More protection needed against organised crime | THE DAILY HERALD

Dutch Minister of Defence Ank Bijleveld-Schouten (second from right), St. Maarten Prime Minister Leona Romeo-Marlin (right) and Aruba Prime Minister Evelyn Wever-Croes (third from right) during Tuesday’s side event of the United Nations General Assembly on maritime security. (Dutch Defence photo)


NEW YORK/THE HAGUE–Dutch Minister of Defence Ank Bijleveld-Schouten, in her role as minister for the Kingdom, said during a side-event of the United Nations General Assembly in New York on Tuesday that she wants better protection against organised crime for the people in the Caribbean.

Together with Aruba Prime Minister Evelyn Wever-Croes and St. Maarten Prime Minister Leona Romeo-Marlin, Bijleveld-Schouten led a side-event about maritime security in the Caribbean. Several Caribbean countries took part in the meeting, as well as France, the United States (US), the United Kingdom (UK) and Costa Rica.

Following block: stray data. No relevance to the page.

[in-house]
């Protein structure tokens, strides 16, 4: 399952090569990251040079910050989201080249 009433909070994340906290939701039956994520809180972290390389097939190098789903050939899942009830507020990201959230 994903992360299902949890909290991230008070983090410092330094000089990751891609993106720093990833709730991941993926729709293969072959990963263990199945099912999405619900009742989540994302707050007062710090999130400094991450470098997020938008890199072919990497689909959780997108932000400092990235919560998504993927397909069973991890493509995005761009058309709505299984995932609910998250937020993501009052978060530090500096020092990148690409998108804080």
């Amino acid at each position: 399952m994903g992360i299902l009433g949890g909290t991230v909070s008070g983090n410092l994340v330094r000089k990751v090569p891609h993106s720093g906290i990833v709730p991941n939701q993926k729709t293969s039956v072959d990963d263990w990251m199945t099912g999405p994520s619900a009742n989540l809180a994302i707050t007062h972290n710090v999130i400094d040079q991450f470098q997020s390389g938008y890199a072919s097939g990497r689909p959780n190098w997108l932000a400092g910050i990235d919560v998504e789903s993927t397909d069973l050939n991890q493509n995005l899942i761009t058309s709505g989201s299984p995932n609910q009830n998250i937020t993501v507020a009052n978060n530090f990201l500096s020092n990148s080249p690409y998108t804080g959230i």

According to Bijleveld-Schouten, the region is faced with internationally-operating criminal organisations. The law enforcement agencies’ fight against these criminal organisations involved in the smuggling of drugs and arms, extortion and money-laundering has been ongoing for many years.

All the efforts made and the results booked were not enough to solve this issue. In the minister’s opinion, the countries need to join forces to combat the dangers of drug-trafficking and -dealing. She said an increasing number of people are involved in the narcotics trade, which in turn has a destabilising effect on the Caribbean countries.

Bijleveld-Schouten urged the participants in the meeting to co-sign the Treaty of San José, also known as the American Convention on Human Rights. This convention makes it possible for countries to act more efficiently against drug-trafficking by sea and air.

Being a co-signatory to this convention is necessary due to the large scale of the Caribbean with lengthy coastlines and territorial waters, she noted. “We cannot protect our citizens on our own,” she said.

Prime Ministers Wever-Croes and Marlin-Romeo expressed support. Both referred to the problems they face as small countries, and the fact that they are limited in human and financial capacity to tackle these issues on a national front. That is why a regional approach to national security is crucial, it was agreed.

Source: The Daily Herald